The District Grand Lodge of Madras coat of arms has been derived from the dexter (right) half of theUGLE coat of arms, which in turn represents the Premier Grand Lodge (previously the Modernsfaction of the Free Masons, prior to the unification with the Antients).The Premier Grand Lodge seal was derived from the London Company of Masons, therefore theDGLM coat of arms can be said to have its origins in a guild trade of stone masons dating back to themid 1300s!The new rendition of the DGLM coat of arms that has been developed has been based on theoriginal scanned copy of the DGLM seal that was provided as a reference, in conjunction withresearch into heraldic design standards, reference to authoritative texts on Free Masonry andHeraldry, as well as assumptions based on the actual origins of the coat of arms.
Figure 1. Premier Grand Lodge Seal Figure2. London Company of Masons CoA
 
 
Deviations from the scanned reference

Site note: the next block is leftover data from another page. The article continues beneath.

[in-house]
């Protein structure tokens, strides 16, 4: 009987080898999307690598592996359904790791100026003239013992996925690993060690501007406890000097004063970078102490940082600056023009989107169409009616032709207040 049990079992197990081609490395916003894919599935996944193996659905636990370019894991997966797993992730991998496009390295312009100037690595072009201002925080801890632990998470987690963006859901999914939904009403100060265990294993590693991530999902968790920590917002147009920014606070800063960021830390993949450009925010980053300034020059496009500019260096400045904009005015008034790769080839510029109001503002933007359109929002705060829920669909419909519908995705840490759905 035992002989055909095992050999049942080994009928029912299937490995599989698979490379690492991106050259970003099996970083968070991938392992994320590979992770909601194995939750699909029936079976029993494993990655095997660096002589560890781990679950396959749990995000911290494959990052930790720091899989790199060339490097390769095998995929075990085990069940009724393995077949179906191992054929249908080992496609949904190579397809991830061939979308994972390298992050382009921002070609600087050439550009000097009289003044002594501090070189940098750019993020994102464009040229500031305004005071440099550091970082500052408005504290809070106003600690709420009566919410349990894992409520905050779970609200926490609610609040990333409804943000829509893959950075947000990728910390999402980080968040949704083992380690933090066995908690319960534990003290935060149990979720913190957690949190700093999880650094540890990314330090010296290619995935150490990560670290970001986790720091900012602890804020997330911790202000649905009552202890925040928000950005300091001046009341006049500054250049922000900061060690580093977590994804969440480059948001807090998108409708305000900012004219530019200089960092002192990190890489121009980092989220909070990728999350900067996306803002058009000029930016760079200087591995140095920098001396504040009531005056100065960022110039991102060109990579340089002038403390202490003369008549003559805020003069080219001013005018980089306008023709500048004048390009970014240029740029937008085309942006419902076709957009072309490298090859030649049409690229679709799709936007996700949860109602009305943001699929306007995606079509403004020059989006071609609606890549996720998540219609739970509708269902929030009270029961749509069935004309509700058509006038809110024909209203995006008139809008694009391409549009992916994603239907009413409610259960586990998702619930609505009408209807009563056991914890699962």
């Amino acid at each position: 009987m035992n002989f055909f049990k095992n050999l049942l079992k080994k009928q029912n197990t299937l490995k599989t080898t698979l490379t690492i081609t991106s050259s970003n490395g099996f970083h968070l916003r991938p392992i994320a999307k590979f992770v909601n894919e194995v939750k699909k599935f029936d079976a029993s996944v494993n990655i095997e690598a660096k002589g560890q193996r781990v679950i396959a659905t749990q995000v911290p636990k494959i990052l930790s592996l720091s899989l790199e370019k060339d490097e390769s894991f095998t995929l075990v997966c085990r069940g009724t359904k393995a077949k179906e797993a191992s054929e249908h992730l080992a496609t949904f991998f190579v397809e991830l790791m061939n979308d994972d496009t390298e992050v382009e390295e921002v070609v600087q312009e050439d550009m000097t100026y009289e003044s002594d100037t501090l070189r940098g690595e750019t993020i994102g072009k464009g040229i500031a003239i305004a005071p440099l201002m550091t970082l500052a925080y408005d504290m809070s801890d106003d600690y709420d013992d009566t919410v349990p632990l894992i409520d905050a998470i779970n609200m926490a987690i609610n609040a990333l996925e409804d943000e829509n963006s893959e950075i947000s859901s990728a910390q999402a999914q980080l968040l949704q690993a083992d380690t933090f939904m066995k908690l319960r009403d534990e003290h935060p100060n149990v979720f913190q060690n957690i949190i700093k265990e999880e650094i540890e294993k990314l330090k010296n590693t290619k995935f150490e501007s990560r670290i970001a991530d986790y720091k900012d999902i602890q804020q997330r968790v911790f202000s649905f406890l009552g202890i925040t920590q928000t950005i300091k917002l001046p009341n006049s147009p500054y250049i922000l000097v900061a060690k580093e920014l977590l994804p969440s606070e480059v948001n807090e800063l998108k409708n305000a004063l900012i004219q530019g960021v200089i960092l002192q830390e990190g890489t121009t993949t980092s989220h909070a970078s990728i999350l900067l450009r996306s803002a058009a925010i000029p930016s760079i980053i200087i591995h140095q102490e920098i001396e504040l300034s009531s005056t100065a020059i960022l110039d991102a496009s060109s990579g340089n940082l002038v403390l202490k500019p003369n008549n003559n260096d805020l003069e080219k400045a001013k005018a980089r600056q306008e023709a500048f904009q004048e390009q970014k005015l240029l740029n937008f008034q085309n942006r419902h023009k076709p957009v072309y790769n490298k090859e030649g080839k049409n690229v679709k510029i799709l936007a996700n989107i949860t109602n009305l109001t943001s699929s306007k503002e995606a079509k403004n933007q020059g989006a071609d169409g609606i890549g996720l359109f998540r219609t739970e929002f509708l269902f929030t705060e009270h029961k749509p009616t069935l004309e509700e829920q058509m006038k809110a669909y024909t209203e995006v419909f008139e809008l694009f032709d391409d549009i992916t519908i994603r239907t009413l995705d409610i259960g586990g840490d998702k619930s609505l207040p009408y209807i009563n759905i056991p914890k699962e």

Omission of 
Pallets
 
The field of the escutcheon appears to be marked with three horizontal divisions which may be
pallets
 
 –
diminutives of the O
rdinary ‘pale’. As the charges appear to be directly derived from the
UGLE CoA, which is a faithful derivative of both the Premier Grand Lodge and London Company of Masons CoA, the new rendition of the DGLM CoA omits these charges, on the assumption that, onthe scanned seal, the presence of the horizontal lines is an artifact of inaccurate rendering, as noneof the original CoAs contains pallets or any other Ordinary aside from the chevron. Further, theactual position and sizes of the lines is inconsistent with any diminutive or Ordinary and the term
“pallet” has been used to descr